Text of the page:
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Thread: need career advice

  1. #1
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    need career advice

    Hi all --
    I'm interested in becoming a web developer.I have worked for an internet company for a number of years in content management, and I'm learning a great deal of HTML/CSS, and some javascript.

    I don't really want to go back to school to get a computer science degree, so I figure a certificate is the way to go for me. However, there's a mind-boggling amount of training options out there. I was wondering if anyone could tell me what certification would give me the best foundation and is most recognized or regarded in the field?

    Thanks!

  2. #2
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    Note that 'web developer' is one of the most saturated careers out there, with plenty of qualified and unqualified people claiming to be the next best thing.

    It is worth mentioning that when companies look to hire web developers, they usually want someone who can code (php, js, xhtml), create/modify graphics and photos, do video encoding, know SEO best practices, create powerpoint presentations (really), write copy, etc etc. In a sense, they expect a web developer to be an expert at everything and this is no joke.

  3. #3
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    Hi there. Well .. I already have some qualifications. I have a background in editing, I was trained on the job in SEO, I know how to use powerpoint (though it's not my favorite thing), and I'm working on getting the programming skills. Not so great at graphics, I have to admit. (I thought that was the "designer's" or "graphic artist's" job.)

    I'm more stuck on figuring out what kind of certification would best validate my skills for an entry level position. Am I at a real disadvantage without a CS degree?

  4. #4
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    Am I at a real disadvantage without a CS degree?
    I would say: NO.

    From the companies I have worked at, and from the hiring practices I've seen in place, most employers focus and what you can actually do, and not necessarily on what degree you have from what institution.
    Of course, the best way to demonstrate what you can do is by actually showing samples of your work.. ideally, content that is currently live (company/individual/band site) and relevant (business cards in use by X or Y company with logo you designed, etc.

    My advice is.. build a simple but appealing site to advertise yourself. Don't go overboard with your qualifications or 'bling' on the site. Then build pages, graphics or full sites for non-profits, individuals, small business owners, etc and get into the habit of adding a discreet link at the very bottom of the pages/sites you create for them. Something like "Design by YOURNAME/ID/Pseudo-COMPANY" and link back to your site.

    Open a blog on your site, offer advice, tips on what you learn, free graphics/scripts.. stay relevant and on topic.

    IMPORTANT: learn about CMS systems. Pick one of the big ones and stick with it. Learn how to customize it. In fact, I would say learn all about Wordpress and Joomla. Go as far as developing themes/skins for them.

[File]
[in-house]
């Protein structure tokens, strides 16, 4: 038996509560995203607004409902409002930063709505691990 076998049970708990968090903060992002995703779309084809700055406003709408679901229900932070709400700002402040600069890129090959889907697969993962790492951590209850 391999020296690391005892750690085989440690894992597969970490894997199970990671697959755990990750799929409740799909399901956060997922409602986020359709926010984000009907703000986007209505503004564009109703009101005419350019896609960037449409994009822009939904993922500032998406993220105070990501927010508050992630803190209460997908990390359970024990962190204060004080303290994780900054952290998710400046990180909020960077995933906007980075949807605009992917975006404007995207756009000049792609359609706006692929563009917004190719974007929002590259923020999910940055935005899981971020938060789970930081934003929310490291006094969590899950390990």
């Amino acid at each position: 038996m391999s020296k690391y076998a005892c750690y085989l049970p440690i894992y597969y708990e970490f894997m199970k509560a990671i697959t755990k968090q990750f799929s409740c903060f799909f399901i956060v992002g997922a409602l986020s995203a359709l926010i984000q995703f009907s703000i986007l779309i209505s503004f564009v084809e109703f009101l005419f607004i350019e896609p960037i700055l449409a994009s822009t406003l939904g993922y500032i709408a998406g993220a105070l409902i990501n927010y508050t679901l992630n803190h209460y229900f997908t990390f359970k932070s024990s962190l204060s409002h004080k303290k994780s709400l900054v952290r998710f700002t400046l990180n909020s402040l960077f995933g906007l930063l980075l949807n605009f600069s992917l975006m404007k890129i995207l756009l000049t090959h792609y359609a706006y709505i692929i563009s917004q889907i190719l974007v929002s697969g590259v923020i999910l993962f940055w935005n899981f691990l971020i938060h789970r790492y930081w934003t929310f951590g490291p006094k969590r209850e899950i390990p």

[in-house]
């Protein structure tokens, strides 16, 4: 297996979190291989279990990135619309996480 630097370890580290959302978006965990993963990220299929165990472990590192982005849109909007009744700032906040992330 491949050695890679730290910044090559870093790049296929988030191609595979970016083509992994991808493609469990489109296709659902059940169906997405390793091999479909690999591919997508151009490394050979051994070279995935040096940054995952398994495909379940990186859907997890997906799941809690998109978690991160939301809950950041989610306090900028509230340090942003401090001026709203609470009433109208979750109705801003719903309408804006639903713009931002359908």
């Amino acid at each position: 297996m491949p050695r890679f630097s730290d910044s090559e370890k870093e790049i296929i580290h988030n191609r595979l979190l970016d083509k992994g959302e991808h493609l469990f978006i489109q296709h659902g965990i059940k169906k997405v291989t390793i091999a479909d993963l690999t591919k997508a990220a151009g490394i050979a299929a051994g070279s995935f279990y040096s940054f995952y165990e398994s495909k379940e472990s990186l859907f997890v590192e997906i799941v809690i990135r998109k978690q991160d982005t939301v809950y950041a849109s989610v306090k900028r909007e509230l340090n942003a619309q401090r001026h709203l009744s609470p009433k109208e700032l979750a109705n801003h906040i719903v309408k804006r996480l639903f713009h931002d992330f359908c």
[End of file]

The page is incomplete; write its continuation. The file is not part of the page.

In fact, if you can customize, design a theme in a graphic application and apply it to one of these content management systems, select and install plugins, troubleshoot and optimize installations.. then you are pretty much ready for primetime. Most organizations run CMS systems, and once you know one, is easy to translate the concepts into another one.

  5. #5
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    Quote Originally Posted by newbie2 View Post
    Am I at a real disadvantage without a CS degree?
    I would say... it depends on where you plan to apply to. If you plan to work at a large corporation, then you may be filtered out if you don't have a degree. But if you plan to work for a small-to-medium sized agency, then the degree doesn't matter nearly as much, if at all.

    Edit: Also, just to clarify, to avoid being filtered out when applying to large corporations, your degree doesn't need to be in computer science. A degree in any field is enough to avoid that problem. Your work experience and salesmanship will carry you the rest of the way.
    Last edited by Jeff Mott; 01-09-2012 at 11:31 PM.
    for(split(//,'))*))91:+9.*4:1A1+9,1))2*:..)))2*:31.-1)4131)1))2*:3)"'))
    {for(ord){$i+=$_&7;grep(vec($s,$i++,1)=1,1..($_>>3)-4);}}print"$s\n";

  6. #6
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    Quote Originally Posted by newbie2 View Post
    I don't really want to go back to school to get a computer science degree, so I figure a certificate is the way to go for me. However, there's a mind-boggling amount of training options out there. I was wondering if anyone could tell me what certification would give me the best foundation and is most recognized or regarded in the field?
    And to answer the original question, there unfortunately is no certification that is respected in this field.
    for(split(//,'))*))91:+9.*4:1A1+9,1))2*:..)))2*:31.-1)4131)1))2*:3)"'))
    {for(ord){$i+=$_&7;grep(vec($s,$i++,1)=1,1..($_>>3)-4);}}print"$s\n";

  7. #7
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    I already have experience working with content management systems -- several of them. Of course, as of yet I've only used existing templates to create pages -- the really easy stuff. I'd like to learn more about creating templates and customizing, as you said.

    Would I have to go as far as you described just to get an entry level position? Say, as a front-end designer/developer? I thought maybe the work I've done for classes could serve as a portfolio...

    Is there a position even lower than that to work up from?

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